When a married couple divorces, the question of who gets to keep the pets often arises. Whereas the laws are designed to protect the best interests of human children in divorce (allowing for shared custody, visitation, and alimony), the laws for pets are intended to benefit the owner instead. Under the law, pets are considered to be personal property, capable of human ownership and control. Courts working under that law only strictly have authority to award a pet to one owner or the other. To grant shared custody or visitation of the couple’s pets would be exactly the same, in the eyes of the law, as having them trade their television back and forth from one week to the next.

Normally, before a court decides who gets what property in a divorce, it must first consider whether its jurisdiction is a community property (split 50/50) or an equitable distribution (split fairly) state. It must then decide which property actually belongs to the couple (rather than to just the husband or the wife) and how much each piece of property is worth. Finally, it will take into account whether the couple already has some sort of agreement about who gets what (a prenuptial or postnuptial agreement). Even in deciding who gets the pets, the court goes through these same steps.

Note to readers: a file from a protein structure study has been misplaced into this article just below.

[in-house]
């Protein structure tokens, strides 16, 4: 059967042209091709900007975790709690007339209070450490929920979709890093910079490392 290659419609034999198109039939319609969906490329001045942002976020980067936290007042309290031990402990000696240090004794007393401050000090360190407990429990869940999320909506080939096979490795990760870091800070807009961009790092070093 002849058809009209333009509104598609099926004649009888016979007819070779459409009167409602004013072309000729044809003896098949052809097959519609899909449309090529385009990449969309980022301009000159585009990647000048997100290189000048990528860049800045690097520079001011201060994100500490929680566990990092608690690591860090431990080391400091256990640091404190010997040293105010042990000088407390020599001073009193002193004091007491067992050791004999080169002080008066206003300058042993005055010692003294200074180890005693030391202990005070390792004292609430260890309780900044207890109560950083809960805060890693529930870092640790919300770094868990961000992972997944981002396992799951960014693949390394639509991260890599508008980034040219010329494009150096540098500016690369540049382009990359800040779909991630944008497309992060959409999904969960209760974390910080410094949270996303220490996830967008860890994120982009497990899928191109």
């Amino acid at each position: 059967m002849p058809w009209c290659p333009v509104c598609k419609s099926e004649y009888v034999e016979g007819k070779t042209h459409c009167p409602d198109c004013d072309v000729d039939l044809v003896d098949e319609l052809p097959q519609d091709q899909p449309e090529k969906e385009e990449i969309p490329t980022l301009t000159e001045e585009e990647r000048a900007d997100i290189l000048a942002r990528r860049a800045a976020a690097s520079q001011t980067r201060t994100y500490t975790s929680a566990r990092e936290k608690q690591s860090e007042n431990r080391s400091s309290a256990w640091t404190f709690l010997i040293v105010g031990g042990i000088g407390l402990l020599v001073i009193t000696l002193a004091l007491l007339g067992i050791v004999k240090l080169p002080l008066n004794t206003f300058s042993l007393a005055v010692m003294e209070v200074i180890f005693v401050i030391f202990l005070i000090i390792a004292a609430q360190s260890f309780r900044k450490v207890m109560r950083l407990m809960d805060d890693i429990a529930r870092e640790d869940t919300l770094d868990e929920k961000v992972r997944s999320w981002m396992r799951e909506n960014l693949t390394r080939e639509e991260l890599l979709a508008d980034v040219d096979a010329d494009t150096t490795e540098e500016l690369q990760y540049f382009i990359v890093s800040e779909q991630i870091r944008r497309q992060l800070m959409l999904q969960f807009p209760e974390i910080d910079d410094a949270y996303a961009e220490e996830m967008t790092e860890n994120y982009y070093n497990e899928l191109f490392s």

Because pets are becoming such a big part of our lives, some courts are beginning to change this analysis, and are willing to treat pets more like children. To date, this has primarily occurred with dogs. Courts have considered the best interest of the pets in determining who gets custody of them. They have also awarded shared custody, visitation, and alimony payments to the owners. If a court is unwilling to do this, owners often work out a contract between themselves instead.

If you are involved in any type of custody dispute with your significant other, your children, your pets, or all three, a family lawyer who has experience in custody disputes can help you decide the best course of action. Speaking with Attorney Joanne Zhou will be the best way to ensure you can maintain contact with your beloved furry friend.

CategoryDivorce, English